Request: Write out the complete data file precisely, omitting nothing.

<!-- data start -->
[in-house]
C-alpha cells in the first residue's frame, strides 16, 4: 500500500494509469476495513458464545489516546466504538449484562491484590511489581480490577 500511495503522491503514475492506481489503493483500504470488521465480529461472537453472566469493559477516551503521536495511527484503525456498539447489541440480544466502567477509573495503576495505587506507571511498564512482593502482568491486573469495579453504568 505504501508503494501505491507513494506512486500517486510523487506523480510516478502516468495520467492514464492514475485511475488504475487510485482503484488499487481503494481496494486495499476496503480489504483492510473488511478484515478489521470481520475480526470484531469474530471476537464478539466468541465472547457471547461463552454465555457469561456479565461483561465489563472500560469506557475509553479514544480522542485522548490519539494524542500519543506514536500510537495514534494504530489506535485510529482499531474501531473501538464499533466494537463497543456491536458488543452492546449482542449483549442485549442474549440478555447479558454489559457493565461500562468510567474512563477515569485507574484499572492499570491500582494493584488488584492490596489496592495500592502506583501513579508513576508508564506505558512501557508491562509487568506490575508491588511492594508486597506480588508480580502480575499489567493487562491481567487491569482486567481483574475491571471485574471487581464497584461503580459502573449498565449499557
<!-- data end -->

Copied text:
[in-house]
C-alpha cells in the first residue's frame, strides 16, 4: 500500500494509469476495513458464545489516546466504538449484562491484590511489581480490577 500511495503522491503514475492506481489503493483500504470488521465480529461472537453472566469493559477516551503521536495511527484503525456498539447489541440480544466502567477509573495503576495505587506507571511498564512482593502482568491486573469495579453504568 505504501508503494501505491507513494506512486500517486510523487506523480510516478502516468495520467492514464492514475485511475488504475487510485482503484488499487481503494481496494486495499476496503480489504483492510473488511478484515478489521470481520475480526470484531469474530471476537464478539466468541465472547457471547461463552454465555457469561456479565461483561465489563472500560469506557475509553479514544480522542485522548490519539494524542500519543506514536500510537495514534494504530489506535485510529482499531474501531473501538464499533466494537463497543456491536458488543452492546449482542449483549442485549442474549440478555447479558454489559457493565461500562468510567474512563477515569485507574484499572492499570491500582494493584488488584492490596489496592495500592502506583501513579508513576508508564506505558512501557508491562509487568506490575508491588511492594508486597506480588508480580502480575499489567493487562491481567487491569482486567481483574475491571471485574471487581464497584461503580459502573449498565449499557